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As quoted from the AR5 IPCC report (chapter 7) here.

Most high cloud (mainly cirrus and deep cumulus outflows) occurs near the equator and over tropical continents, but can also be seen in the mid-latitude storm track regions and over mid-lati- tude continents in summer (Figure 7.6a, e)

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    $\begingroup$ Not enough for an answer, but for the worst airplane ride in your life, take a trip that goes from the northern hemisphere to the southern (or vice versa). I've seen stewards/stewardesses on such flights lock and then abandon their carts because even they had to sit down. Those ITCZ clouds reach very, very high. $\endgroup$ – David Hammen May 2 '14 at 0:48
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Clouds require moisture and therefore high clouds will exist in regions with upper-level moisture. Synoptic scale ascent is on the order of cm/s and this is not an efficient way to bring moisture from the surface to the upper levels.

Consider this water vapor imagery:
Water vapor Source: College of Dupage NEXLAB

In this image, the color represents the humidity of the mid and upper levels of the troposphere. Brighter colors represent moisture at higher levels. Darker colors represent moisture at mid levels. Black represents dry mid and upper levels.

The brightest whites (highest level moisture) at this time are along the ITCZ and associated a mid-latitude cyclone in the northeastern US. These are areas associated with convection, which unlike the synoptic scale flows is an efficient transport of moisture into the upper troposphere. This convective outflow will first be associated with the "anvil" top of the thunderstorm, but as it is advected at the upper levels can manifest as cirrus clouds. The ITCZ is driven by equatorial convergence and the upward branch of the Hadley cells. Mid-latitude cyclones have a so-called "wet conveyor belt" that transports near-surface moisture into the mid and upper levels which can then manifest as upper level clouds (or lots of rain/snow).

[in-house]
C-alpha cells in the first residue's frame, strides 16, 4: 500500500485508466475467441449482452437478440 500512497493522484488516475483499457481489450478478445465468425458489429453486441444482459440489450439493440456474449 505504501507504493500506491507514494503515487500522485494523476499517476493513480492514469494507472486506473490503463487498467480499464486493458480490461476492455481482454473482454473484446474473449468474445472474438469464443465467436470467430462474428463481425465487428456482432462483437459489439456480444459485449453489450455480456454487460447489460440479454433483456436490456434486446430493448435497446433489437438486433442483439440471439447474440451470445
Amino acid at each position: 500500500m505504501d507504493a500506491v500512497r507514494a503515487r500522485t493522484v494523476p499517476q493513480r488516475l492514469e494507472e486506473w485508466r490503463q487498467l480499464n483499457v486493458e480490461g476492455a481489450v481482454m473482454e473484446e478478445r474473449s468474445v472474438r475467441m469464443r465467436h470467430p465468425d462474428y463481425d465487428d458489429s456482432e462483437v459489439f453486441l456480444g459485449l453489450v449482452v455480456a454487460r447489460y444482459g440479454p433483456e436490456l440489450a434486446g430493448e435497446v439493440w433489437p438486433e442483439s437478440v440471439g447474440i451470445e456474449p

To answer "why are most cirrus clouds in the tropics?" I would associate that with the large transport of water vapor into the upper levels by the persistent convection in the ITCZ.

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  • $\begingroup$ (+1) for a really cool image. Do you know anything about the cause of the vortices off of the west coast of the US? $\endgroup$ – Chris Mueller May 2 '14 at 19:47
  • $\begingroup$ @ChrisMueller those are other cyclones (baroclinic storms) in the mid-latitude storm track. $\endgroup$ – casey May 2 '14 at 20:41
  • $\begingroup$ Question: is the variation in tropopause height between equator and poles relevant? $\endgroup$ – kaberett May 4 '14 at 16:08

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